When Zulu women potters innovate or move to a more urban setting, they are asked why they have abandoned tradition. Yet when they continue to follow convention or choose to stay in rural areas, art historians speak of their work as unchanging symbols of the past. Burnished rejects both stereotypes, acknowledging the agency of rural women as innovative artists and complex individuals negotiating a biased set of power structures.
Featuring 90 color images, Burnished engages directly with individual artists and specific vessels, fracturing assumptions that Zulu ceramicists are resistant to rural transformation and insulated from urban realities. Elizabeth Perrill shares compelling narratives of women ceramic artists and the sophisticated beer pots they create—their aesthetic choices, audiences, production, and artistic lives. Simultaneously, Perrill documents the manner in which and reasons why ceramic arts, and at times the artists themselves, capitalize upon bucolic stereotypes of rural womanhood, are constrained by artistic methods, or chafe against definitions of what qualifies as a Zulu pot.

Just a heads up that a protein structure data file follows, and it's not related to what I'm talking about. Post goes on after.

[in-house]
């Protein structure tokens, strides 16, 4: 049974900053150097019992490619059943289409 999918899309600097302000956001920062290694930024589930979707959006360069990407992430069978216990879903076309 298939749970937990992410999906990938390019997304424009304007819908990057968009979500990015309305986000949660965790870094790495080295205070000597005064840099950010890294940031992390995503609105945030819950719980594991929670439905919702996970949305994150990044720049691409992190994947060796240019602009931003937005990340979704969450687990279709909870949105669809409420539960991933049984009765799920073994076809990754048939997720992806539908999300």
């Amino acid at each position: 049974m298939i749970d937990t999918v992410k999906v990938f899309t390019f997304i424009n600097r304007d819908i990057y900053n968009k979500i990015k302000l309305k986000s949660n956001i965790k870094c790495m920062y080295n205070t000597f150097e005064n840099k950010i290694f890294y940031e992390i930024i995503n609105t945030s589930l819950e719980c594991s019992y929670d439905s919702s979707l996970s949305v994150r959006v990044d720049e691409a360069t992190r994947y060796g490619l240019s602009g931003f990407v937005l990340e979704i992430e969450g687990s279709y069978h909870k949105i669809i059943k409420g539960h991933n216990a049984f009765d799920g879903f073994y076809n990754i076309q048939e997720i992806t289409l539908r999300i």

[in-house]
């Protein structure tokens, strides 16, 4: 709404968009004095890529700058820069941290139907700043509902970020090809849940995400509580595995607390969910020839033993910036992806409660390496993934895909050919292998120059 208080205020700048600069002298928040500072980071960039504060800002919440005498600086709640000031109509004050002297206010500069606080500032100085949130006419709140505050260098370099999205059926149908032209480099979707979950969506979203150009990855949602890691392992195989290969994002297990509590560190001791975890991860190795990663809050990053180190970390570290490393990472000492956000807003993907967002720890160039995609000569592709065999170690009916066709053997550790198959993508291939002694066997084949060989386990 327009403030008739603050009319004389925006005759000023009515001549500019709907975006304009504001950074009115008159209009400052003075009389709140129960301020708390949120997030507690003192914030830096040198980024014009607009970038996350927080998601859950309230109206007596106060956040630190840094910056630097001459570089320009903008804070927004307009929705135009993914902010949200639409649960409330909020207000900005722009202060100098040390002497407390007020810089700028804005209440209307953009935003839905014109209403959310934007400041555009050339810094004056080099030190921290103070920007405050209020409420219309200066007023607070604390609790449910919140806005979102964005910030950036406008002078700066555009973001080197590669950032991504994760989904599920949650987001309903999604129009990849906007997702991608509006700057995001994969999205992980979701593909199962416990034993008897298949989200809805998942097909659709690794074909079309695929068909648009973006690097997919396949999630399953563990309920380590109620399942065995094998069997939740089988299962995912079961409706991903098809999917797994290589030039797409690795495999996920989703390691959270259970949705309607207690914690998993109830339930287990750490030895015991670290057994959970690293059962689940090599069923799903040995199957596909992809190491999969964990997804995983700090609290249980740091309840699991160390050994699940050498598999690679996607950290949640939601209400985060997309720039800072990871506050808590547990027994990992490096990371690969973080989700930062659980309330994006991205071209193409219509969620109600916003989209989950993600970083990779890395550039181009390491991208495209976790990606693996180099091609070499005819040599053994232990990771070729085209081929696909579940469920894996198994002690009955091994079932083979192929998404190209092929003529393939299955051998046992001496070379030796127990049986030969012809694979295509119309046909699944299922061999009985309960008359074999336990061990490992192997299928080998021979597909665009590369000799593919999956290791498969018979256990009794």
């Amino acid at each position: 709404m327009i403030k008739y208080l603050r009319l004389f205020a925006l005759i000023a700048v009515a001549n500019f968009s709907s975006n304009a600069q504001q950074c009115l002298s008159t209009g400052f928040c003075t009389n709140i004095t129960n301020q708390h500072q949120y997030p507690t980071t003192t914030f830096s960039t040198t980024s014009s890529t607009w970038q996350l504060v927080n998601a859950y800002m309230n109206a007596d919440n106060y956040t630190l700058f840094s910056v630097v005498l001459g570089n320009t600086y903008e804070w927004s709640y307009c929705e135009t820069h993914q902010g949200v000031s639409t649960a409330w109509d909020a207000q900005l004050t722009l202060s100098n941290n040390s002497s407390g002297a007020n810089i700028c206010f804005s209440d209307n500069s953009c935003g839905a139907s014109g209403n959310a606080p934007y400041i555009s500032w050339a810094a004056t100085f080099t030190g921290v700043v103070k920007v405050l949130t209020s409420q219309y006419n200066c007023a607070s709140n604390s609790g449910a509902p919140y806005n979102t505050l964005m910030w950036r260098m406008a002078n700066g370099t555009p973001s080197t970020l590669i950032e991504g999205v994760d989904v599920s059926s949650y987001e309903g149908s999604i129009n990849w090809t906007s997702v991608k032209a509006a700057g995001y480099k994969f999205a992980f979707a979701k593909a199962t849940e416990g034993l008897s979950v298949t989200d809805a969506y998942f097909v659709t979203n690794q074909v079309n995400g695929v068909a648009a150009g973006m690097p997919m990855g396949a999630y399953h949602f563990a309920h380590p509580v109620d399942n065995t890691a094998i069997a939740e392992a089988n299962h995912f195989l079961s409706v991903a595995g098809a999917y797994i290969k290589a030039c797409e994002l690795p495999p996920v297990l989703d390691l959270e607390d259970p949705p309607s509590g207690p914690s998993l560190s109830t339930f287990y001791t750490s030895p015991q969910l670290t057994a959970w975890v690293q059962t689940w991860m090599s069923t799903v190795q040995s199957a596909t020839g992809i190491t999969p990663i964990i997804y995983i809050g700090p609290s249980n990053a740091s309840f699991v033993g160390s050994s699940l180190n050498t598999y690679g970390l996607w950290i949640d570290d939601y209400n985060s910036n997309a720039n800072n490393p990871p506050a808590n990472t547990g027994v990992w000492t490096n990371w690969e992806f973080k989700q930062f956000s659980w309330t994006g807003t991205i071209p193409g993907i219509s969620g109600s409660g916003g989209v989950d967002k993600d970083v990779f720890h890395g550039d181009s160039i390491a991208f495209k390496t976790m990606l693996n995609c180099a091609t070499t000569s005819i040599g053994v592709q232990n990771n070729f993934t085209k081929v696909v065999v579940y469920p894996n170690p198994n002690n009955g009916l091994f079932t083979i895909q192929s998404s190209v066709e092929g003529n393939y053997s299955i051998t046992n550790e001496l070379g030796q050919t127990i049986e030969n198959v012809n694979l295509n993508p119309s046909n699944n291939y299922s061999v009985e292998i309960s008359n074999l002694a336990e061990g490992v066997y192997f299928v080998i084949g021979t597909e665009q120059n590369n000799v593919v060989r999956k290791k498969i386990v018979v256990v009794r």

Revealing how white South Africans and global art gatekeepers have continually twisted the designation of Zulu ceramics before, during, and after apartheid, Burnished provides an engaging look at the artistry of entrepreneurial Black women too often erased from historical records.